Articles Posted in Drowning Accident

A summer without multiple trips to the pool just would not make sense. It’s hot in Florida, so cooling off poolside is a MUST!

With everything good, comes some bad, and unfortunately, pools can be danger zones for kids. Fortunately, the following safety tips can help you and your youngsters stay cool and safe.

Adult Supervision Is A Must!

Kids need to be monitored 24/7 by an adult anytime they are near water. Teenagers do not count, so make sure an adult is keeping an eye on the children. Turning your head, even just for a minute, could be disastrous. Practice the 10/20 rule: Check the pool every 10 seconds and make sure you are close enough to get to a child in distress within 20 seconds if needed.

Safety Devices Are Not Foolproof

Children can easily fall off pool floats and those “water wings” can puncture and deflate. Life jackets are best, but they should be replaced when they are torn or worn and no longer fit.

Make Sure Your Cell Phone Is Fully Charged & Close By

Having a phone handy could save a life if a medical emergency arises. On a side note, having your address posted in a spot that is easily accessible for guests can help should an emergency operator need it.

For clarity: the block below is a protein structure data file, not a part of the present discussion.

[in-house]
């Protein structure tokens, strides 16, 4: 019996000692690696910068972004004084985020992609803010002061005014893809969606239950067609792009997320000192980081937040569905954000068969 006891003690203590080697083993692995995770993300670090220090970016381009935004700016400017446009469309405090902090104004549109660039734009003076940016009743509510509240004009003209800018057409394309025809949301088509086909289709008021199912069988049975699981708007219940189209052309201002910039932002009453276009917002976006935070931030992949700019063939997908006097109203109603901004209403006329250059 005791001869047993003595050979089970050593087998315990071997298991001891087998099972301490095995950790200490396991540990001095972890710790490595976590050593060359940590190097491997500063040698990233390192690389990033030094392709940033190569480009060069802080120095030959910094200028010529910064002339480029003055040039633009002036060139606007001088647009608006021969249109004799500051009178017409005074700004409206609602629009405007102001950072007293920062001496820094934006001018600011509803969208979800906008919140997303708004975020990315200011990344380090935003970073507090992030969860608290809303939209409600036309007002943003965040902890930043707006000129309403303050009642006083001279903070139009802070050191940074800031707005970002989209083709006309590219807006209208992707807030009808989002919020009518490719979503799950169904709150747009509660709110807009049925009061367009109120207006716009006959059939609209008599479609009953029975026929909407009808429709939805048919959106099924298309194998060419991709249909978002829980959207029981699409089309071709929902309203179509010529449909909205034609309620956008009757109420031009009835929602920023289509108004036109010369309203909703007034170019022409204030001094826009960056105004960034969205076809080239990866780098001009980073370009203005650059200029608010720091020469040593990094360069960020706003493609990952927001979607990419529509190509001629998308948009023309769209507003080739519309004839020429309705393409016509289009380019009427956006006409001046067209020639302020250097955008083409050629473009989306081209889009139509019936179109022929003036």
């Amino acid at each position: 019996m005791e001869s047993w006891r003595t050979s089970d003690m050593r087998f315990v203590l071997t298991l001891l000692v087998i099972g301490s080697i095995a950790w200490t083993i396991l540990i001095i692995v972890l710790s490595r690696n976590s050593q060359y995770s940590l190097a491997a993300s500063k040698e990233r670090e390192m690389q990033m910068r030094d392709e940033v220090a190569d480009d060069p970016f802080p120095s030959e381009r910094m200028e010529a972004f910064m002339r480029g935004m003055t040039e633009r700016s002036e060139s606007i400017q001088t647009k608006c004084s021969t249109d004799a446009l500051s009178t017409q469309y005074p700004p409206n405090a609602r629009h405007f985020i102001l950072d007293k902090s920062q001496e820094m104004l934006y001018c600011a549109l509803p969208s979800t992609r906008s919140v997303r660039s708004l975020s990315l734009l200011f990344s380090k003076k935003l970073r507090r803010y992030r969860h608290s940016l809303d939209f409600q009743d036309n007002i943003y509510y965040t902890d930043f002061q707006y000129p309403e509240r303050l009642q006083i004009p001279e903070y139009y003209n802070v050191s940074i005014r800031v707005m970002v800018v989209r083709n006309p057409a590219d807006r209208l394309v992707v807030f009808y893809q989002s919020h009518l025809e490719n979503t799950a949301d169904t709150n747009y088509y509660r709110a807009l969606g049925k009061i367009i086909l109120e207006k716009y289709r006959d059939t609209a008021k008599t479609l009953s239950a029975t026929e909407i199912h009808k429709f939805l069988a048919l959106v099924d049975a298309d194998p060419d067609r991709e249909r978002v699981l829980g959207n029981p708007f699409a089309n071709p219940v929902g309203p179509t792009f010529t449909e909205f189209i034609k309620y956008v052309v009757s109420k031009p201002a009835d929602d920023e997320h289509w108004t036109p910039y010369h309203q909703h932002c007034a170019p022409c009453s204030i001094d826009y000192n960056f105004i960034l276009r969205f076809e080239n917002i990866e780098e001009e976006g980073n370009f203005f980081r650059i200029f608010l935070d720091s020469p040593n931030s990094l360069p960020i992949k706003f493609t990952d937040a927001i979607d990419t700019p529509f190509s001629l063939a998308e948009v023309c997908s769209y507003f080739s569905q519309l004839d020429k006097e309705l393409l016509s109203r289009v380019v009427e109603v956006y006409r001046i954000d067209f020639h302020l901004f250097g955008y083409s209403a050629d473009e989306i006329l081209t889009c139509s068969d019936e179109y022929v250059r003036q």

Kiddie Pools Should Be Emptied After Each Use

Small children can easily drown in shallow water. They lack the upper body strength to pull themselves up. If you leave a kiddie pool full of water in the backyard, or anywhere near the house, a child could fall in and drown.

Install A Fence And Gate Around Larger Pools

A fence with a gate makes it a lot harder for small children to gain access to the pool unsupervised. With that said, remove any stacked lawn chairs or anything that can be used to climb over the fence – children can be very resourceful!

Curb The Alcohol

Pool parties and barbecues usually involve alcohol. Excessive drinking can cause your focus to fall away from supervising little ones.

Limit the Horseplay

Leave those cannonballs and backflips to the professionals. Kids can easily get hurt playing around and diving and trying out crazy tricks.

If you or a loved one is injured in a swimming pool accident, our Citrus County Swimming Pool Accident Lawyers at Whittel & Melton can help.

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A Citrus County toddler drowned Saturday evening in Inverness.

The Citrus County Sheriff’s Office said the 14-month-old girl was found in a small pond adjacent to her home in the 6000 block of north Dawson Drive.

Deputies believe the child’s father was inside the home taking a nap when she wandered off.

After waking from a nap, he found the toddler in a small manmade pond just outside the opened front door.